There have been at least 7-8 references to the "corruption" of the Republic and/or the Jedi so far, not to mention the overtone she's given her portrayal of Dooku and Ventress as being bringers of justice or even "freedom fighters" of a sort that just makes me go "?????". Her Anakin is less troubled young man and more thinly disguised (and barely under control) Jason Vorhees with a lightsaber.

    Still, I like Clone Wars, so I intend to carry on. I like what I've read of her Rex so far, especially his interactions with Ahsoka.

    A couple of misc points to respond to from the first 16 or so pages of thread, not directly about Traviss:

    The Saxonites, as several have pointed out, were/are obsessed with Big Numbers. They are so obsessed with them that when one of their own got to write the Incredible Cross Sections books, he jumped at the chance to "swing for the fences". This is where nonsense like starfighter weapons firing gigaton-strength bolts came from.

    This was done to bolster the "pro-Wars" side of the then-raging "Vs Debate" with Trek fans across several forums, using Lucasfilms (at that time) permissive "it's all canon" policy to rig the debate with large numbers that Trek fans, limited by Paramount's less-permissive "on-screen only" policy.

    I'll leave that issue where it lays, least I be accused of "turduckening" any further than I have.

    As for the issue of how big the Clone Army was, a lot depends on the time between "batches" of clones, and the size of the batches. The Kaiminoans had 200,000 ready to go in AOTC, with a million more "well on the way". If the 200,000 combat-ready clones represented one "batch" (implied by the script for AOTC), and we take "well on the way" to mean deployment-ready within 3 months (US Army Basic Training is 10 weeks, and they don't have flash-learning, etc to speed up the process), then the estimated number of clones entering the war per/year would be ~4.8 million clones. That makes 1.4 million active units at ~ the 6 month mark just about right (~1 "batch"/month).

    *Edit to add*

    I think Traviss was/is being a bit disingenuous to invoke "they're only fictional characters" as a defense of how she treats SW characters and/or her contradictory/OOC writing of them.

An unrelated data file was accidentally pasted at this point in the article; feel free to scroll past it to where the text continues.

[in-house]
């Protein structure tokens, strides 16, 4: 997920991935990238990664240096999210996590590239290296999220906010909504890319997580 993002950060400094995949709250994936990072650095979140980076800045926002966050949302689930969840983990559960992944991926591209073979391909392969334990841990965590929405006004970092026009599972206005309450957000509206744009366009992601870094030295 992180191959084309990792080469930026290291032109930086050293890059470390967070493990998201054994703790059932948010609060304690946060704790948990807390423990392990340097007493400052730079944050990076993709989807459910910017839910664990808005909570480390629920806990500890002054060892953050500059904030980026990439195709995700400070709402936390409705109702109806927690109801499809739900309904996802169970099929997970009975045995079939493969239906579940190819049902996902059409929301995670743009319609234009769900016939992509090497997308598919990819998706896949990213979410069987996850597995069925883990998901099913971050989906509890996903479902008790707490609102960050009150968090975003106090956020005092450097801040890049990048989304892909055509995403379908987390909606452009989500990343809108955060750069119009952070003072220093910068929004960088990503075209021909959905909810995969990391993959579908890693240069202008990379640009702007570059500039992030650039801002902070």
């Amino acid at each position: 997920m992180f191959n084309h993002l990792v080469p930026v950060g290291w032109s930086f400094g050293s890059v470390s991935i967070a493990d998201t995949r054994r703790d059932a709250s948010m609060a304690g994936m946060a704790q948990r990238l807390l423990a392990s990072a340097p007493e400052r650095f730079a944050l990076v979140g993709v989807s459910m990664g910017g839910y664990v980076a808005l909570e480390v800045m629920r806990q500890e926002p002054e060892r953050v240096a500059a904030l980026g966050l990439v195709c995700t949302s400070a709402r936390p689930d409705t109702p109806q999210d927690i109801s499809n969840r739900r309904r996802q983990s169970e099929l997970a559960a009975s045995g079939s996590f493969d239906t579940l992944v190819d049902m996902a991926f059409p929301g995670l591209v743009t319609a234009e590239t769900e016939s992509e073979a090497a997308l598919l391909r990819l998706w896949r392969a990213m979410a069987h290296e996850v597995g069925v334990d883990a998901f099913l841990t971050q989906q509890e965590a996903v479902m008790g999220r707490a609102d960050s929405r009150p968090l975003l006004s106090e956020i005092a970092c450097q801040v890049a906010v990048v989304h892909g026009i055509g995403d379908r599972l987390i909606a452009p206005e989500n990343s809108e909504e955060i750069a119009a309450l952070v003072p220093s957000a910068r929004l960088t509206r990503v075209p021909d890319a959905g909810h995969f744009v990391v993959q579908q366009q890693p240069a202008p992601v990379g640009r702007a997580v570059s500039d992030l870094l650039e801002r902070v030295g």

Surely, as a writer/creator, she understands the concept of "Suspension ofDdisbelief". As an adjunct to that, I would have thought she understood the vital role that consistency/continuity/canon plays in allowing the reader/viewer to maintain SoD. This is especially true when writing for shared universes and/or over an extended series of releases.

    Yes, they are not "real" people. However, good writing must treat them as if they were. Not everyone subscribes to the Joe Quesada "action figure" school of editorial thought.
     
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  19. Iron_lord

    Iron_lord Chosen One star 10

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    Sep 2, 2012
    The Clone Wars: No Prisoners is the other "Rex & Ahsoka" Traviss novel, if you're looking for more of the same.
     
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  20. Kev Snowmane

    Kev Snowmane Jedi Knight star 3

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    Jan 1, 2013
    ^tyvm for the recommend. Ironically, that's the other one I got from my friend! :D
     
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  21. Iron_lord

    Iron_lord Chosen One star 10

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    Sep 2, 2012
    While she's a friend of Traviss, Karen Miller novels have their own schtick - Obi-Wan as extremely self-sacrificing, Palpatine as a complete monster underneath an extremely affable facade, Yoda as surprisingly ruthless, plenty of Ahsoka POV, and so forth. I like them, at least, though books 2 and 3 in the Miller series (Clone Wars Gambit) seem to have gotten a bad rep here.
     
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  22. Kev Snowmane

    Kev Snowmane Jedi Knight star 3

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    Jan 1, 2013
    I have "Wild Space" and "Stealth". I'll get to them after I read the Traviss ones.
     
  23. Iron_lord

    Iron_lord Chosen One star 10

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    Sep 2, 2012
    It'll be nice to see your reviews of TCW and No Prisoners once you've finished those - and what you think of the themes Traviss dwells on.
     
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  24. Kev Snowmane

    Kev Snowmane Jedi Knight star 3

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    Jan 1, 2013
    ^Well, I think I gave you a good hint at least to my intitial reaction above... :)
     
  25. Iron_lord

    Iron_lord Chosen One star 10

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    Sep 2, 2012
    Anakin doesn't change much - but we do get some interesting "Anakin & Padme" dynamic in the next book. No more Dooku & Ventress though.